Sally told us the story she couldn’t bring herself to tell us over the phone from New York. Apparently on the bus trip into the parade site she allowed her clarinet to fall beak down, breaking the expensive mouthpiece we had purchased for her. She asked everybody on the bus if they had a spare, nobody did, but one of the girls on the other buses saved the day.
What’s interesting about this story is her account of how she at first plunged into despair and hysteria at the thought that all her hard practice would be for nought, and that she would be marching in the parade pretending, and how she mastered these feelings (before finding the replacement) because she realized it was important to enjoy and value the experience and not let it be ruined by this tragedy. A true McCallum, that girl.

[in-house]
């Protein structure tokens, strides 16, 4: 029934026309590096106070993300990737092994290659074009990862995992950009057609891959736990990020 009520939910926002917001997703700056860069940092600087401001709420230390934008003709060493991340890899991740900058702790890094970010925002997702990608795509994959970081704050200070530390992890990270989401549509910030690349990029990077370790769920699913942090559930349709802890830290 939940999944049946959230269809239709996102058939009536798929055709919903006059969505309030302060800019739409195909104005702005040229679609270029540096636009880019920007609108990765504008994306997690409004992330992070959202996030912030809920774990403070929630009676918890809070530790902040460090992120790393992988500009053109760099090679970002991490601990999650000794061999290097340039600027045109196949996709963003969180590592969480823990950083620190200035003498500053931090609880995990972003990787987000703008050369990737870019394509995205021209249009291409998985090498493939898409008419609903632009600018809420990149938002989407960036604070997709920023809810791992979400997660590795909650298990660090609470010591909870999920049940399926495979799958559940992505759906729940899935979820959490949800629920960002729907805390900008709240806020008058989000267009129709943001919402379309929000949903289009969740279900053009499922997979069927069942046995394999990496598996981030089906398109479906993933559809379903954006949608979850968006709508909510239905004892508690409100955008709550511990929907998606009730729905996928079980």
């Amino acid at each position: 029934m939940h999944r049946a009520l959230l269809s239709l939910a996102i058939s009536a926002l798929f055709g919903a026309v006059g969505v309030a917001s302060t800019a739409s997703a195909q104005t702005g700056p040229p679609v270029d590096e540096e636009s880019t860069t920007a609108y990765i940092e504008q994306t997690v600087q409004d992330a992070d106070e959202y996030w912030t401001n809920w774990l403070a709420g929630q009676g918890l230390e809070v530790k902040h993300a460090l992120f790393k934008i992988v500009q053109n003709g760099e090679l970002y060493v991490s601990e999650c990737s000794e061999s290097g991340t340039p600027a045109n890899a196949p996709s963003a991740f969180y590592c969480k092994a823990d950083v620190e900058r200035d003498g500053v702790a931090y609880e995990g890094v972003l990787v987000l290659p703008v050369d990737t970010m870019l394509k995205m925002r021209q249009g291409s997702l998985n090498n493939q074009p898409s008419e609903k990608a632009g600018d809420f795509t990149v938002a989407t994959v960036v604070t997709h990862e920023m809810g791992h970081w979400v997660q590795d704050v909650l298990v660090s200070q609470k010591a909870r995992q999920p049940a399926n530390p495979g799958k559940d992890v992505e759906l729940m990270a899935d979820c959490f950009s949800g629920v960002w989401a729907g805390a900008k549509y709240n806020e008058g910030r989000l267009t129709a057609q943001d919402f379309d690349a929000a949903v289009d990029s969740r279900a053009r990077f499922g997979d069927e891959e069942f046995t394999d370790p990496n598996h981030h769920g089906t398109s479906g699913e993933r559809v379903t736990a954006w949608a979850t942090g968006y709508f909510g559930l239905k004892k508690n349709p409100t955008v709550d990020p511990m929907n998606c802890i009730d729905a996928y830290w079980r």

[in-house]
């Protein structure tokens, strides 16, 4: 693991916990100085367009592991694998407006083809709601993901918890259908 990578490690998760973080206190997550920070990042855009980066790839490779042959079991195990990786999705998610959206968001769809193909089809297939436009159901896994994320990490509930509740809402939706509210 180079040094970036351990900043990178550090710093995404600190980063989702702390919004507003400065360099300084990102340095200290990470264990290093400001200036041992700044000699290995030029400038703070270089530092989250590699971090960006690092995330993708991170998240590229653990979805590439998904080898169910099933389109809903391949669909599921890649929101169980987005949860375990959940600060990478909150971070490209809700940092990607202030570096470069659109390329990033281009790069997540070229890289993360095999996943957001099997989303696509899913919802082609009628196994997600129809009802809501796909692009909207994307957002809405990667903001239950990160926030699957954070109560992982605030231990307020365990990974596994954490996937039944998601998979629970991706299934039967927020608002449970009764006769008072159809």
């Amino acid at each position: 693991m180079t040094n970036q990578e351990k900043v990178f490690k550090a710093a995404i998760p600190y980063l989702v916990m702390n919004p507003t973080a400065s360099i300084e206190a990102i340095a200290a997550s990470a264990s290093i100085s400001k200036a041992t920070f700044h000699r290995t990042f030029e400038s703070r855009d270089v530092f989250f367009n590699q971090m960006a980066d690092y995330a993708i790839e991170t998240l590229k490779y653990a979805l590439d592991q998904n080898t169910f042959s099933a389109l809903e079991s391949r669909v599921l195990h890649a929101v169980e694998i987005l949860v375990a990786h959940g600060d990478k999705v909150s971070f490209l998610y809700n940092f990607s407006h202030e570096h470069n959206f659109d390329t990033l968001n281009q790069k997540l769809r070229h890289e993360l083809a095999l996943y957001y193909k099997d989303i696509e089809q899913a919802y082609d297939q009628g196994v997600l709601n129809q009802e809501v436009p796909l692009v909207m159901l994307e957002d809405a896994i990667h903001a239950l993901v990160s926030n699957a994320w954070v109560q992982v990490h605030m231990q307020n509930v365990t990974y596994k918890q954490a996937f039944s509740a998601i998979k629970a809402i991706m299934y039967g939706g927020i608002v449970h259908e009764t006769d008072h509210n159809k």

It was also touching to hear her excitement and appreciation of the Metropolitan Museum, particularly her thrill at discovering the Sargent we have have a print of over our bed. She dragged her companion back to see this at the last minute. The voyage was really like a mini-Odyssey for her, through the social perils and intellectual thrills of adolescence. Like all our children, she continues to amaze and delight us.